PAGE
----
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Italian king’s heir apologises for monarchy’s Holocaust role

A descendant of Italy's wartime King Victor Emmanuel III has apologised to the country's Jewish community for his ancestor's role in dictator Mussolini's racial laws and the Holocaust.

Italian king's heir apologises for monarchy's Holocaust role
An archival picture of the Italian royal family in 1938 . Photo: AFP

“I condemn the 1938 racial laws, all of whose weight I still feel on my shoulders to this day, and with me the whole royal house,” 48-year-old Emanuele Filiberto of Savoy said of his great-grandfather.

Victor Emmanuel III had put his signature to an “unacceptable document”, he added in a letter posted to Facebook, “officially apologising” in the name of his family.

Almost 8,000 Italian Jews were deported from the country and murdered in Nazi extermination camps, most of them in Auschwitz.

Giving a TV interview alongside the letter, Emanuele Filiberto also vaunted his family's positive role in Italian unification and granting of equal rights to Jews from 1848.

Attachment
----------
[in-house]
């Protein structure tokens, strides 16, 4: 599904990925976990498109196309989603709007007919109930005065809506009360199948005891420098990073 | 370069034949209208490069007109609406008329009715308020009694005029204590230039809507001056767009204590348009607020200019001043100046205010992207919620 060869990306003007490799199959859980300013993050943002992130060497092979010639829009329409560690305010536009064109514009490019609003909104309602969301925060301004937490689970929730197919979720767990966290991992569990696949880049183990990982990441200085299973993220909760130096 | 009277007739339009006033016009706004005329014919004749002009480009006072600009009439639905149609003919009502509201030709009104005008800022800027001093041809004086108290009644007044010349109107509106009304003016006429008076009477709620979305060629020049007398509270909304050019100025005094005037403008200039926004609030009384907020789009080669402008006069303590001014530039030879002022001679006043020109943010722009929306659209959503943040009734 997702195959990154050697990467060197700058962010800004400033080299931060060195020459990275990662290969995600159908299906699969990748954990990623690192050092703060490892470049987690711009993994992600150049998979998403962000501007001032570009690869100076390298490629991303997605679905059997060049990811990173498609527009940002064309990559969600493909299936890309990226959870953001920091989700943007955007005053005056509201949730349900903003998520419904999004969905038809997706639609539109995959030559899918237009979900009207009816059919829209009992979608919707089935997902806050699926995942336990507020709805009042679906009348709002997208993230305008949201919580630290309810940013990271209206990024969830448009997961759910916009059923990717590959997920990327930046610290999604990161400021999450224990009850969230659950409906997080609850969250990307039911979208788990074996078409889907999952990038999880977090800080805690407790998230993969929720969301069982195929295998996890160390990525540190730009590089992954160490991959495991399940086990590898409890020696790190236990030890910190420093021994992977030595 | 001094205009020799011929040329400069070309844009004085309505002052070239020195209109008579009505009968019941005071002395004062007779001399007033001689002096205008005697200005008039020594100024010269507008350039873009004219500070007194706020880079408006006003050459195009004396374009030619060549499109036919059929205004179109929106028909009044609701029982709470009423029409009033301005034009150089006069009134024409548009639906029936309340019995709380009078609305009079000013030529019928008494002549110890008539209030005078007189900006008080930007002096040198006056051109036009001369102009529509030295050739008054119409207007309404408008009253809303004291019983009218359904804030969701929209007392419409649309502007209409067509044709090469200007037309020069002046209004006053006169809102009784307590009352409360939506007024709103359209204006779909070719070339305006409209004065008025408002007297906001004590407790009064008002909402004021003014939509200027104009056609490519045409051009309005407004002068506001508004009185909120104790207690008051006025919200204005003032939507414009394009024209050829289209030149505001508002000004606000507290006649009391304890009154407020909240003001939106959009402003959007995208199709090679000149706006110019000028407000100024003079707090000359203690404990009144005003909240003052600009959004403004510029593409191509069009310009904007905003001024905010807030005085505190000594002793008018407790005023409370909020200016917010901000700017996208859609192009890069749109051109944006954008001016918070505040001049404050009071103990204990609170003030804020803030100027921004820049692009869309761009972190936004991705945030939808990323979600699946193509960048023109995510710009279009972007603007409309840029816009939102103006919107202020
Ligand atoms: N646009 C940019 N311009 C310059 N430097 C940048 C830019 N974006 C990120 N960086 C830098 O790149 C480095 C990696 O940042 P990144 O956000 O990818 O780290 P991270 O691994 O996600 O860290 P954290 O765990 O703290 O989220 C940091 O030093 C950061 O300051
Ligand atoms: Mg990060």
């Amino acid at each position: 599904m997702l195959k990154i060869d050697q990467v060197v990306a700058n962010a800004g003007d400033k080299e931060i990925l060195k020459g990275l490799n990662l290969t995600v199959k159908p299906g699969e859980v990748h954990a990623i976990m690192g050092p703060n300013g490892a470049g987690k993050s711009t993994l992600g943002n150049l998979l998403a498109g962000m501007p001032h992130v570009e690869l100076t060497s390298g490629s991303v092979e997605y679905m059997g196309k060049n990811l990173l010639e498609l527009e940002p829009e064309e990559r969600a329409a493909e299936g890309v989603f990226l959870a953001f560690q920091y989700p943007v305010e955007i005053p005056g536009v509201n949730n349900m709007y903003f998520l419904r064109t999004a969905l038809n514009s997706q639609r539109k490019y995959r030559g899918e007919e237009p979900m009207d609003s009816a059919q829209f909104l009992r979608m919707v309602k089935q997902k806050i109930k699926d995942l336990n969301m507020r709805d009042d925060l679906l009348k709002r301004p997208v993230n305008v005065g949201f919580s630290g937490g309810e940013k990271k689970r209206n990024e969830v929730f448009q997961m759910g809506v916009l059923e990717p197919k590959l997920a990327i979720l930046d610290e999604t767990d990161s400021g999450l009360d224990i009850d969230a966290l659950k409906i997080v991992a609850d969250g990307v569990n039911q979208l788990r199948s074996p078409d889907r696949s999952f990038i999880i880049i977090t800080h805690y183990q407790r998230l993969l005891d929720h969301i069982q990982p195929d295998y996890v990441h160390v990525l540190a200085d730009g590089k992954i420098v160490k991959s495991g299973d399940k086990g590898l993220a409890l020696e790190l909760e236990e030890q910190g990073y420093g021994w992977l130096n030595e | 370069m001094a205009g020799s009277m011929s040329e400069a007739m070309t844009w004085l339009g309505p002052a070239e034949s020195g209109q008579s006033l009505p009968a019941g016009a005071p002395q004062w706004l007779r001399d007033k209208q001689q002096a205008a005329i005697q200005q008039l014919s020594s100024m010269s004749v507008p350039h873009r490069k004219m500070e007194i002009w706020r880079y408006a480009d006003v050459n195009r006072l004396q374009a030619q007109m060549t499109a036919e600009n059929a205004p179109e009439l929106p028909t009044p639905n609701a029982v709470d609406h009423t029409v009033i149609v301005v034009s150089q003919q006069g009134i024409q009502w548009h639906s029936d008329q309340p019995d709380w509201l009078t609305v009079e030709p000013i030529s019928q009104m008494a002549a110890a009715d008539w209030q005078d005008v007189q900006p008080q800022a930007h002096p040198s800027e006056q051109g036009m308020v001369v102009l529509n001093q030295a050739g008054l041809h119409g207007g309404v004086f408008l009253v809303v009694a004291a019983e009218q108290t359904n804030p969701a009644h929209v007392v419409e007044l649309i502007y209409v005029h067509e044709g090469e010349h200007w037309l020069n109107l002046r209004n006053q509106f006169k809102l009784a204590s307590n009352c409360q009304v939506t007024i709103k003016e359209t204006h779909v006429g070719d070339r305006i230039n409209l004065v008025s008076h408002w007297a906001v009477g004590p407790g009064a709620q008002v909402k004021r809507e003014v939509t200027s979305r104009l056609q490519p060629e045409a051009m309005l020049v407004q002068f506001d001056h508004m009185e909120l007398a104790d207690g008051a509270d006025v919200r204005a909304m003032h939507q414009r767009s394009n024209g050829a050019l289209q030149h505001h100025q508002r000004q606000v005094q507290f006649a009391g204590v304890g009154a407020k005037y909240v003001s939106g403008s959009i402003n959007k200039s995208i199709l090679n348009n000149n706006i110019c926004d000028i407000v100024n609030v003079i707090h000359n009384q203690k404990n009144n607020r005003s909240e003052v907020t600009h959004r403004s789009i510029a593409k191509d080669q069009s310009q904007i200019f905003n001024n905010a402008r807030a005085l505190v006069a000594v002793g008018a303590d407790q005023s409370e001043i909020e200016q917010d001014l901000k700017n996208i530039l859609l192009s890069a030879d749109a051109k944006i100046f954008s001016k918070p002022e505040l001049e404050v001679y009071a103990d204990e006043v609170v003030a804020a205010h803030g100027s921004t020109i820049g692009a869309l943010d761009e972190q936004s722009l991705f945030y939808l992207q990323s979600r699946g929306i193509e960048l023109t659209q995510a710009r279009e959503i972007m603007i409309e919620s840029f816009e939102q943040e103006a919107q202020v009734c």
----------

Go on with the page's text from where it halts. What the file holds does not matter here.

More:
Several Italian royals were themselves deported to Nazi concentration camps, he recalled.

After the war, Victor Emmanuel III abdicated in May 1946 and died the following year in Egypt.

His son Humbert II reigned for only a month before leaving for Switzerland when Italians opted for a republican constitution in a referendum.

Parliament only ended a constitutional ban on the House of Savoy's male heirs returning to Italy in 2002, after Emanuele Filiberto and his father Vittorio Emanuele swore loyalty to the republic.

The two men gave up on compensation claims demanding 260 million euros for their family's exile and the return of the royal family's confiscated property after a public outcry.

Emanuele Filiberto is married to French actress Clotilde Courau.